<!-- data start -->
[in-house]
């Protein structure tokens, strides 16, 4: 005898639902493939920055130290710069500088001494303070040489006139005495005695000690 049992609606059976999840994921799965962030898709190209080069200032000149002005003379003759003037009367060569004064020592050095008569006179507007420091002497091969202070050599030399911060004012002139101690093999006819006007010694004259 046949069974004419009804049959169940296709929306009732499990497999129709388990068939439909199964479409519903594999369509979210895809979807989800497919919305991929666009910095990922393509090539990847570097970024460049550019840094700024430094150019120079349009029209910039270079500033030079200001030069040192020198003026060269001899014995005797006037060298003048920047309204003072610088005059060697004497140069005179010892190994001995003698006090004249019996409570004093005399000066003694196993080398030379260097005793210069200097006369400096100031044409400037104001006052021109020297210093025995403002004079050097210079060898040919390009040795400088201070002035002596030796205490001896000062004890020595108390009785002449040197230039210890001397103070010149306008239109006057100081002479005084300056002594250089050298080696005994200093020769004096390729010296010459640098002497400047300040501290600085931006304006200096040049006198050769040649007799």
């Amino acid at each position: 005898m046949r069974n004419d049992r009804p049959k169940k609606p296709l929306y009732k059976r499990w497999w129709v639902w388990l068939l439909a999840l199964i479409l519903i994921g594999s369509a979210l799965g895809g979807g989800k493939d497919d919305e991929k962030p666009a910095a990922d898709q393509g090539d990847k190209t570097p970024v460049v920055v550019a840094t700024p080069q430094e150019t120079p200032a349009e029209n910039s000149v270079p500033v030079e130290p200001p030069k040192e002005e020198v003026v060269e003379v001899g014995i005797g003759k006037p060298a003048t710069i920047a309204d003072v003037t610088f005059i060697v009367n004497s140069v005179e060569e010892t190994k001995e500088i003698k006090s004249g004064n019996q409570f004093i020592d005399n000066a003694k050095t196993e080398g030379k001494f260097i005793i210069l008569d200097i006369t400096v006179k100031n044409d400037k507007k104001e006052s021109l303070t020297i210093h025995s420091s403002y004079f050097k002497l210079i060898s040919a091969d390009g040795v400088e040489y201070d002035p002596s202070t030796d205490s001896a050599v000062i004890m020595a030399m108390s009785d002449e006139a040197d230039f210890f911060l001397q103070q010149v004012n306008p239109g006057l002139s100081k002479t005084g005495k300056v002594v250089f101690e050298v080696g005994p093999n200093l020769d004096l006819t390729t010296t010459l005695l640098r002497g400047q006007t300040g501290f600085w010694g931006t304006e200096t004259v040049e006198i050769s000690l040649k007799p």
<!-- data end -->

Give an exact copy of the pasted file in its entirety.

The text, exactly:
[in-house]
């Protein structure tokens, strides 16, 4: 005898639902493939920055130290710069500088001494303070040489006139005495005695000690 049992609606059976999840994921799965962030898709190209080069200032000149002005003379003759003037009367060569004064020592050095008569006179507007420091002497091969202070050599030399911060004012002139101690093999006819006007010694004259 046949069974004419009804049959169940296709929306009732499990497999129709388990068939439909199964479409519903594999369509979210895809979807989800497919919305991929666009910095990922393509090539990847570097970024460049550019840094700024430094150019120079349009029209910039270079500033030079200001030069040192020198003026060269001899014995005797006037060298003048920047309204003072610088005059060697004497140069005179010892190994001995003698006090004249019996409570004093005399000066003694196993080398030379260097005793210069200097006369400096100031044409400037104001006052021109020297210093025995403002004079050097210079060898040919390009040795400088201070002035002596030796205490001896000062004890020595108390009785002449040197230039210890001397103070010149306008239109006057100081002479005084300056002594250089050298080696005994200093020769004096390729010296010459640098002497400047300040501290600085931006304006200096040049006198050769040649007799």
């Amino acid at each position: 005898m046949r069974n004419d049992r009804p049959k169940k609606p296709l929306y009732k059976r499990w497999w129709v639902w388990l068939l439909a999840l199964i479409l519903i994921g594999s369509a979210l799965g895809g979807g989800k493939d497919d919305e991929k962030p666009a910095a990922d898709q393509g090539d990847k190209t570097p970024v460049v920055v550019a840094t700024p080069q430094e150019t120079p200032a349009e029209n910039s000149v270079p500033v030079e130290p200001p030069k040192e002005e020198v003026v060269e003379v001899g014995i005797g003759k006037p060298a003048t710069i920047a309204d003072v003037t610088f005059i060697v009367n004497s140069v005179e060569e010892t190994k001995e500088i003698k006090s004249g004064n019996q409570f004093i020592d005399n000066a003694k050095t196993e080398g030379k001494f260097i005793i210069l008569d200097i006369t400096v006179k100031n044409d400037k507007k104001e006052s021109l303070t020297i210093h025995s420091s403002y004079f050097k002497l210079i060898s040919a091969d390009g040795v400088e040489y201070d002035p002596s202070t030796d205490s001896a050599v000062i004890m020595a030399m108390s009785d002449e006139a040197d230039f210890f911060l001397q103070q010149v004012n306008p239109g006057l002139s100081k002479t005084g005495k300056v002594v250089f101690e050298v080696g005994p093999n200093l020769d004096l006819t390729t010296t010459l005695l640098r002497g400047q006007t300040g501290f600085w010694g931006t304006e200096t004259v040049e006198i050769s000690l040649k007799p």